• Haha! I did the same thing with my mom growing up! Days of our lives. Every day. I loved your original post and loved this too! Great job!


  • I’m not considered a millenial, I’m at the tail end of the Gen X kids. However, like many millenials, I’ve owned an iPhone since their release. I’m on my phone checking in with others and doing random web searches. The reason I decided to write is to comment on when you had a computer in your home. Every summer, my mom put my brother and me in an enrichment course. The one that always sticks in my mind is 1984 and my exposure to an Apple IIe, learning to operate the computer which meant writing code. Today, I’m appalled when my students have difficulty using Google Drive, attaching a document to an e-mail and in general not being able to really function on basic operations. Researching is also a struggle for them. But, I digress, I just wanted to let you know you’re not the only one with a device addiction, the great thing is that you know how to moderate it.


  • After reading these posts and thinking about them, my only thought is that I’m SO glad I grew up before everyone had to have computers, cell phones, iPads and the like. It sounds like a lot of unnecessary time spent trying to have the latest and greatest thing and who wants to waste all that time and money on it? I have a laptop. It’s a couple of years old and not the best. I use it all the time for work. I also use it to play on occasion (or waste my time reading blogs like I am right now). I am quite facile with technology, but I don’t have a smartphone and have no interest in getting one. I only have a cell phone of necessity. I hate the concept of people being able to reach me 24/7. I do have a tablet although I don’t use it much. I don’t like reading on a screen unless I have to.

    Maybe that means I’ll get left behind, but you know what? I’m okay with that. I don’t care about getting left behind. The job I am seeking right now doesn’t require using iPads and iPhones and whatever other device is around. I do have to know how to use computers, which I do. But it requires ability to think, to teach and to (hopefully) publish. Perhaps that means I have no ambition, but I think I’m happier that way. All I want is a job that will allow me to support myself.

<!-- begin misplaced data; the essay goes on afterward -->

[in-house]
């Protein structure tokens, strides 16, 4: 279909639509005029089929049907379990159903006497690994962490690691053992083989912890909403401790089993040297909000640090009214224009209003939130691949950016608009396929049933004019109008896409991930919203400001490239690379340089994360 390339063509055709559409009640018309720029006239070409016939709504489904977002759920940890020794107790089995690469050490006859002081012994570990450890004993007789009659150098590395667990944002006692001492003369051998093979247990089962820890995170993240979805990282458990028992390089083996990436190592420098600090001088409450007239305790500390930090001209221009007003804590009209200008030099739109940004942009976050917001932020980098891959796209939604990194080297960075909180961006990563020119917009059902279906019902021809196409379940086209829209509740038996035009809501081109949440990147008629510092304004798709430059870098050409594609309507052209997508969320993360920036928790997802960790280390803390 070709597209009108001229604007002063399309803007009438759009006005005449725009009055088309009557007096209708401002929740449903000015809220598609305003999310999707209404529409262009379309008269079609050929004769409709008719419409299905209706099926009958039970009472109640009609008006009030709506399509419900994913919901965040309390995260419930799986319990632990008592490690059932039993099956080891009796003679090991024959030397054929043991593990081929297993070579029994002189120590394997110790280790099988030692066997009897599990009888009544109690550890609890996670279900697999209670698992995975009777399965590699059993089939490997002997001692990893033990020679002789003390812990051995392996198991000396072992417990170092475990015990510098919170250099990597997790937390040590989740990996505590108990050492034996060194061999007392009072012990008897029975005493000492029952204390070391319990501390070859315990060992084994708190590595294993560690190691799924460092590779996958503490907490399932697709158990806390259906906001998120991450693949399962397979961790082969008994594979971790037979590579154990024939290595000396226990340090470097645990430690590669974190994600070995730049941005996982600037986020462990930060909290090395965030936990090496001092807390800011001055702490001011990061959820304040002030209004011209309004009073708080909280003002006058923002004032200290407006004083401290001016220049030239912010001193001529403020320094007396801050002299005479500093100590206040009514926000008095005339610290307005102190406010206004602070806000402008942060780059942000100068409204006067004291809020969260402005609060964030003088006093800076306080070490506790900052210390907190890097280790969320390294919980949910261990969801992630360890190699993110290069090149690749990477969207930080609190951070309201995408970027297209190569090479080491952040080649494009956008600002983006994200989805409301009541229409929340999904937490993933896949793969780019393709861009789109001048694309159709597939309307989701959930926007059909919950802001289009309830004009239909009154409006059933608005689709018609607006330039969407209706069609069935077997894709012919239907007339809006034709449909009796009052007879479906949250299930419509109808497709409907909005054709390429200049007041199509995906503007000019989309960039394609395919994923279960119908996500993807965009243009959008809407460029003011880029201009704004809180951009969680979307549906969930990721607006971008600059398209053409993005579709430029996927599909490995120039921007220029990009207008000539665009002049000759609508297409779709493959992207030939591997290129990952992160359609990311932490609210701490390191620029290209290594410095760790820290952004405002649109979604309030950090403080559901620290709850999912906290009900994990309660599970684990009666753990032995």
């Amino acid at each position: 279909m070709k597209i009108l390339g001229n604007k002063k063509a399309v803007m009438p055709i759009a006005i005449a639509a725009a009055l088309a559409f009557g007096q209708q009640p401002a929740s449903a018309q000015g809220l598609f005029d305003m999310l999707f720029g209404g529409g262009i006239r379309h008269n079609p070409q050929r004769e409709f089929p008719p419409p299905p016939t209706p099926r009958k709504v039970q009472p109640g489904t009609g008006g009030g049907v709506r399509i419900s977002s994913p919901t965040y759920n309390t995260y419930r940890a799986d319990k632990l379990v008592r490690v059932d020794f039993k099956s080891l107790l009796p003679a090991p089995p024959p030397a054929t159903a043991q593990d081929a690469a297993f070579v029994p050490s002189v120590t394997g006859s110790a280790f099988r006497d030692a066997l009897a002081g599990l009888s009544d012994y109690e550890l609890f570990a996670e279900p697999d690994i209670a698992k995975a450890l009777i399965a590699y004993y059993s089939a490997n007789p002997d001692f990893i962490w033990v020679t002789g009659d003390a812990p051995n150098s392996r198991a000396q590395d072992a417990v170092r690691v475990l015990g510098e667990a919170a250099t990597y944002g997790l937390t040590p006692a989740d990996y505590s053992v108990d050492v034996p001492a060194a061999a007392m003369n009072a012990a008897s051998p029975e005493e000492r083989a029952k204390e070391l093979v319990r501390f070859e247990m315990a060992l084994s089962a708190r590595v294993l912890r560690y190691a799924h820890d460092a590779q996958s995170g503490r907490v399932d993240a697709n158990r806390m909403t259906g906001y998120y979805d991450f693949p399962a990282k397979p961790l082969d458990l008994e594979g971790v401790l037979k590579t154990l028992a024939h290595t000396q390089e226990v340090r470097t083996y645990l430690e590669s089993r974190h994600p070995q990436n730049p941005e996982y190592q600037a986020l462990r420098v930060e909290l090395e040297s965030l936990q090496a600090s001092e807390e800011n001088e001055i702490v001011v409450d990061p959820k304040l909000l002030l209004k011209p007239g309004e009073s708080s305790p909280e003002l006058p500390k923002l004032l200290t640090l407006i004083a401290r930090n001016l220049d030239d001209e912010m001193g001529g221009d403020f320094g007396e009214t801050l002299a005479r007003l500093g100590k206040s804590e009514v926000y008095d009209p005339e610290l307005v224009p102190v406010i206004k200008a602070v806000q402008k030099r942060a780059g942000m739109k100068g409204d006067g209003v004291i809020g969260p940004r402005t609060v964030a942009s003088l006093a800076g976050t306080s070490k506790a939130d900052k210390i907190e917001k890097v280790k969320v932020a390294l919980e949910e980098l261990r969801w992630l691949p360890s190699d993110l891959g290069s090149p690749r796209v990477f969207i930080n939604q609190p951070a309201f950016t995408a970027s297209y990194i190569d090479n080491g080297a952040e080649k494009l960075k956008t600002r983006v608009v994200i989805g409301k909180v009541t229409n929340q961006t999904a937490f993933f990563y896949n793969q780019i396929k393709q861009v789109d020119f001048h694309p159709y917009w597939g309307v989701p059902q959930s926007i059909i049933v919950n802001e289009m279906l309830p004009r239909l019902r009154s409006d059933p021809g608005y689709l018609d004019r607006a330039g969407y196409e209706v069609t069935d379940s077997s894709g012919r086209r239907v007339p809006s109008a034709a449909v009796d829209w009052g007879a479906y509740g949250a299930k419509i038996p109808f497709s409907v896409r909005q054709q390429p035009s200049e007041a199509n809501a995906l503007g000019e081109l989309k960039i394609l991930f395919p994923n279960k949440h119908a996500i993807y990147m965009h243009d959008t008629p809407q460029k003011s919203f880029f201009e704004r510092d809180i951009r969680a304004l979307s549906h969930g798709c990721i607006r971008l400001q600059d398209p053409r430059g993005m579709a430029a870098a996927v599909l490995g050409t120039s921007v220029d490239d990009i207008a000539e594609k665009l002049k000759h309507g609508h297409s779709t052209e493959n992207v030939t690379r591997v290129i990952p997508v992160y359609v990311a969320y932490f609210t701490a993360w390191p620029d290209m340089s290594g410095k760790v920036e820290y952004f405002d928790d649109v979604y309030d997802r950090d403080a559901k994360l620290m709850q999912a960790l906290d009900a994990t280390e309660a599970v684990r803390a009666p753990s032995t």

I’m definitely not hip. Never have been. And I’m fine with that, too. I never wanted to be.

    (Oh, and soap operas are evil…according to my grandmother and a waste of time according to my mother. None of us ever watched them, but I did get to watch ST:TNG after school before doing my homework. My mom did not join me. She hates scifi.)


    • I do not think that the author is suggesting you will get left behind. The article is about kids and technology. While I balked at it, it quickly became apparent to me, while having my grandson in my custody, that if he did not have access to technology, if he did not learn to navigate in the computerized world, he would be left behind. No doubt about it. He’s had a handheld device since the age of 6. He can navigate youtube (as this author’s girls do, to learn how something works, or how to learn a particular skill), he games (which I noticed completely improved his perserverance) – there’s something about being in the middle of a game that kids will. not. give. up. I grew up before all the computerized thingies as well. And I love now having access to academic research, current mainstream research, history, anything at all, at my fingertips. I have a smartphone, but no cell reception where I live. Thus, I am unplugged when at home, which is both good and bad. But, when I’m going somewhere I’ve never been, the first thing I do when I get to a place where I get reception is fire up my gps, on my phone, which tells me when I need to turn, how many miles until the next change in route, and if there is roadwork. No pulling over to fumble with the atlas, no printing out of directions and the dangerous reading-while-driving. I am so very grateful to the developers of all the nifty tools I have in my life! And, as this author also notes, schools are moving toward laptops rather than textbooks, which I am all for! Absolutely current information, not something that was written 5 years ago, published 3 years ago, approved by the school board 2 years ago, ordered from the publisher last year… you get my point. Current. Today. Now.


  • So you’re “lazy” because you need time for yourself that you spend using technology, and you let your children use it as well. Hmmm, wondering here why I was never accused of being lazy on those (admittedly not so rare) occasions that I parked the kids in front of Sesame Street, 321 Contact, Reading Rainbow, etc. Seems that I was “guilty” of the same thing you are — it’s just a different generation of technology.


  • I didn’t read the letter that evoked your response.